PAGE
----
Just based on the magnitude of the injury and the fact that Murray had never dealt with anything like it throughout his football career, it could have been easy for the QB to dig himself down into a hole.

Luckily for the QB, a support system consisting of his family, friends and Morris helped keep Murray on the straight and narrow as he went through all the ups and downs that come with bouncing back from a torn ACL.

“I’m tremendously thankful. I had the best group I could possibly have to be able to lean on and keep me up,” Murray said. “I was pretty good about being up myself, not too many negative days throughout this whole thing. There were a couple where you don’t feel as good as you’d like to feel and it’s frustrating, but at the end of the day, the end goal was to get back and be me.

“That’s what pushed me every single day. It wasn’t any external factors or motivation. It had to come from within, but I’m grateful for the people who have been around me, though.”

As for what Murray gained through all the trials and tribulations of getting back to where he is today?

“A new level of resiliency.”

“I already felt like I had that chip on my shoulder, but never out of anything, never down,” Murray said. “I always feel I can win anything, but when you go through something like this, you find out really quickly about who you are and what you’re about. I think everything happens for a reason and at the right timing.”

This close

Murray is set to take over an NFL offense he has yet to run in a game setting.

The air raid approach is a thing of the past for this franchise, with no one looking back.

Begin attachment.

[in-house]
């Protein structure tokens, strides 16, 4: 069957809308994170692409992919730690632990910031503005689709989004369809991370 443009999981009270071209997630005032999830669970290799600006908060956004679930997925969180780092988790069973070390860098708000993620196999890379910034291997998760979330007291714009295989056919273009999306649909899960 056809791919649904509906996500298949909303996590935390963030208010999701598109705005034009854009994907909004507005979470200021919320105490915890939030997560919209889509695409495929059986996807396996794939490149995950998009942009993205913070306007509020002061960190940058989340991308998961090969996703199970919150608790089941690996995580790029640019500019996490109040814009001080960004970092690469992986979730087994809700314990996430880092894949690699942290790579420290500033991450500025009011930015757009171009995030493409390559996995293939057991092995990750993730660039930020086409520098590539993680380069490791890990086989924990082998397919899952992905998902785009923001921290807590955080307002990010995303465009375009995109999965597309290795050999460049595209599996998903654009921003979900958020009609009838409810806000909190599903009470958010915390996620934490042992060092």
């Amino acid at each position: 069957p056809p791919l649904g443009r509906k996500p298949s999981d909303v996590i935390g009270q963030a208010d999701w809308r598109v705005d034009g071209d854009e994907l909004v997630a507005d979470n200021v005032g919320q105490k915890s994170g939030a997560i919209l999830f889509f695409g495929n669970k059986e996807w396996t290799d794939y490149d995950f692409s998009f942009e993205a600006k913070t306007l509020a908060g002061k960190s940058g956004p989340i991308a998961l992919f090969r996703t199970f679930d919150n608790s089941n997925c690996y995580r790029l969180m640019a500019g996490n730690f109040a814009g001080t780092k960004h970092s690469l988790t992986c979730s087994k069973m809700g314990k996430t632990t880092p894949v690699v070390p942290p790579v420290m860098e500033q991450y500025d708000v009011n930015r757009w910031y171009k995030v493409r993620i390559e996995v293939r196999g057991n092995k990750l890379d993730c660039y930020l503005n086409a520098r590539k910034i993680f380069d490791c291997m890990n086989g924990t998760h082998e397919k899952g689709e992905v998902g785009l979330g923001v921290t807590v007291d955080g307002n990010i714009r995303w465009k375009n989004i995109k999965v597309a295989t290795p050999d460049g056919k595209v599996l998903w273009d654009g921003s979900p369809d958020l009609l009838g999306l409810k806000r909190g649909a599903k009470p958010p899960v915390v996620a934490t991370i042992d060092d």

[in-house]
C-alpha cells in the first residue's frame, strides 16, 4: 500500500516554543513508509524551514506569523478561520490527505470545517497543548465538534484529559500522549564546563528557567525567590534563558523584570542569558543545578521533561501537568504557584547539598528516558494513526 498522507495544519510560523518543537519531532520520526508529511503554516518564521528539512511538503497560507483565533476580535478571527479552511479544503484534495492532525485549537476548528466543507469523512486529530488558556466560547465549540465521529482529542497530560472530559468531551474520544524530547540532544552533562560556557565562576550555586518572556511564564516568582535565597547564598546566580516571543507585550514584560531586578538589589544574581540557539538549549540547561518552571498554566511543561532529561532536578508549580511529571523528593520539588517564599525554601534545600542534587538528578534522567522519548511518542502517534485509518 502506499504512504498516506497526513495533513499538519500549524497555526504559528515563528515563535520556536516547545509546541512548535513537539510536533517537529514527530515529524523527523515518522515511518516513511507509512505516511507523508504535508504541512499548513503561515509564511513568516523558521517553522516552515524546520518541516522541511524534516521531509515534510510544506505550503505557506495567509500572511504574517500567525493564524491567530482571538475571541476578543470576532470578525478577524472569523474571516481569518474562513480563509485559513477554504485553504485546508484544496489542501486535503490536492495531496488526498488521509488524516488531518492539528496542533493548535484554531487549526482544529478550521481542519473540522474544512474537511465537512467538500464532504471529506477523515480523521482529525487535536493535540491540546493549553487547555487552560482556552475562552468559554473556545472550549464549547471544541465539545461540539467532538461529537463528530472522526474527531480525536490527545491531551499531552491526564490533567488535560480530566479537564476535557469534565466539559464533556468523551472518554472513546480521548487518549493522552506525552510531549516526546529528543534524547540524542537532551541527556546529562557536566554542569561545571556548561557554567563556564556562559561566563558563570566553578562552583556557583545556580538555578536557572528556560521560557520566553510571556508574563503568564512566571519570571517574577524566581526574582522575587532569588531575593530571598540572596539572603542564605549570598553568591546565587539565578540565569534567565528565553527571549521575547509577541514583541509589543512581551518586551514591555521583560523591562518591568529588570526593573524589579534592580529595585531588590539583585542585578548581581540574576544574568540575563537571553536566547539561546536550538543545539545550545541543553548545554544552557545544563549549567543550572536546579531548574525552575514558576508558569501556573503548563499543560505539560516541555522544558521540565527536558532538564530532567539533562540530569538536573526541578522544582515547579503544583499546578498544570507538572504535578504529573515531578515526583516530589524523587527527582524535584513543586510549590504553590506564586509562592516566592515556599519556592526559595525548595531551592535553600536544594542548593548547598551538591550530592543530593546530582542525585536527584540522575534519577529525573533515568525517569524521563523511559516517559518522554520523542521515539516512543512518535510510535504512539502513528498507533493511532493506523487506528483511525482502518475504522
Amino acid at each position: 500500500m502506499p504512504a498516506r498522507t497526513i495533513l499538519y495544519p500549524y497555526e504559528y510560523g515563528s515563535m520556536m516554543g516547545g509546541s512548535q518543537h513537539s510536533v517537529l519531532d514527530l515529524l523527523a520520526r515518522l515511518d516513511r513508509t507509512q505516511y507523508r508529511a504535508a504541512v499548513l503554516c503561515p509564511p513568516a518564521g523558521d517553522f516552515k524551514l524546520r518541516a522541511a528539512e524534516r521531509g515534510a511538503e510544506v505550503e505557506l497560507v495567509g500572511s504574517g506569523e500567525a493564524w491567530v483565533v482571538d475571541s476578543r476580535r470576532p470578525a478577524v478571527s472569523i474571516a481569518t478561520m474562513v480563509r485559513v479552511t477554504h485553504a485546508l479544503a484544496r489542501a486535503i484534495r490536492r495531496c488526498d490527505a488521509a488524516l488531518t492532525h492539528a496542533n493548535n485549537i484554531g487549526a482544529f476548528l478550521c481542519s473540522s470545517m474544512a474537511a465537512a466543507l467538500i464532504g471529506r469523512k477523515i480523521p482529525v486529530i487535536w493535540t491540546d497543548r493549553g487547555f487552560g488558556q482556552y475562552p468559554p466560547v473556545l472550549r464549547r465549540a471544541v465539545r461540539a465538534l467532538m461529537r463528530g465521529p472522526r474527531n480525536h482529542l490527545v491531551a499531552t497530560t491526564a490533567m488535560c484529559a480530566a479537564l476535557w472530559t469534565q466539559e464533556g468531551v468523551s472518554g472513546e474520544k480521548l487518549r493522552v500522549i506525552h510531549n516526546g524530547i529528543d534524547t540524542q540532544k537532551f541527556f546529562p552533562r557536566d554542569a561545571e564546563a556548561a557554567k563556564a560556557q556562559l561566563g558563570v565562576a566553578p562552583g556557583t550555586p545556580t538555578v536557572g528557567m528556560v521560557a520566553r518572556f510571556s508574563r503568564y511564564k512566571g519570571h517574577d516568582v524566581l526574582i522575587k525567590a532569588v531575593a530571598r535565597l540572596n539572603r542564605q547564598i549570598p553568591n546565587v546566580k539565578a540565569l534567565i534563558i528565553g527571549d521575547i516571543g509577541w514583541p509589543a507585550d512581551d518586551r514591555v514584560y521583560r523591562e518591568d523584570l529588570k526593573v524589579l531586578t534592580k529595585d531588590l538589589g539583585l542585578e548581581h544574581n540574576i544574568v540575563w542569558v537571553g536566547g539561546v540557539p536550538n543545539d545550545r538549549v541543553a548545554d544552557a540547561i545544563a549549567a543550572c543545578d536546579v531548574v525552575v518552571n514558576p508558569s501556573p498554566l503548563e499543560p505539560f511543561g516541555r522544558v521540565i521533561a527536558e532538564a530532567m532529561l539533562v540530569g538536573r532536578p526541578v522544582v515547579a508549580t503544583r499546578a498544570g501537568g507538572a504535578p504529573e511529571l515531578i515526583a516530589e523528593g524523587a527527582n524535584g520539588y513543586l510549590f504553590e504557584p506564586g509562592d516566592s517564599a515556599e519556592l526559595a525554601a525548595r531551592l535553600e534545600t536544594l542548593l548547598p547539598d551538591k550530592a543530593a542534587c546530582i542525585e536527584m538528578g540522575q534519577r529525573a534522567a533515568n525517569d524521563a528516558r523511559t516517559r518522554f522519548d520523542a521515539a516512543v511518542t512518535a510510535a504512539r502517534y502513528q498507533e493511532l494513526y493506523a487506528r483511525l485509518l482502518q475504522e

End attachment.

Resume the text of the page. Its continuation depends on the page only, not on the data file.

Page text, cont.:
“Completely different, the verbiage, terminology and the way we do things now, but it’s been good,” Murray said. “I’m comfortable with it. (Offensive coordinator Drew Petzing) explains it really well, coaches it really well to the T. There are so many details about it. I love it. The detail-orientated-ness of it has been great for me. I’m excited to go out there and execute.”

In Murray’s eyes, it’s not the concerted effort to run the rock, the added work under center, the details or the utilization of more 12-personnel sets that stand out the most.

It’s how close this offense is to finding success.

Just because Murray hasn’t taken a game snap, doesn’t mean he’s oblivious to what’s transpired offensively nine weeks into the season.

“There’s a couple plays here or there that we just shoot ourselves in the foot,” Murray said. “We’re really not that far off. People may think we’re a bad football team. We’re not a bad football team. We got to clean some things up and we need to make more plays. That’s what it comes down to is making plays.”

“I think we got a very talented group and I think our numbers, their numbers offensively, we may not be playing the way we feel like we’re capable of playing,” the QB added. “Our record obviously says that but I’m excited to go out there and be able to give these guys an opportunity to feel success and win together. I’m looking forward to it.”

Heading into Week 10’s tilt, the Cardinals offense is in the bottom half of the league in total yards (289.7) and points per game (16.8) and sits in front of only the New York Giants (155) in passing yards per game (162.7).

Translation: There’s a lot to improve upon for Murray and Co.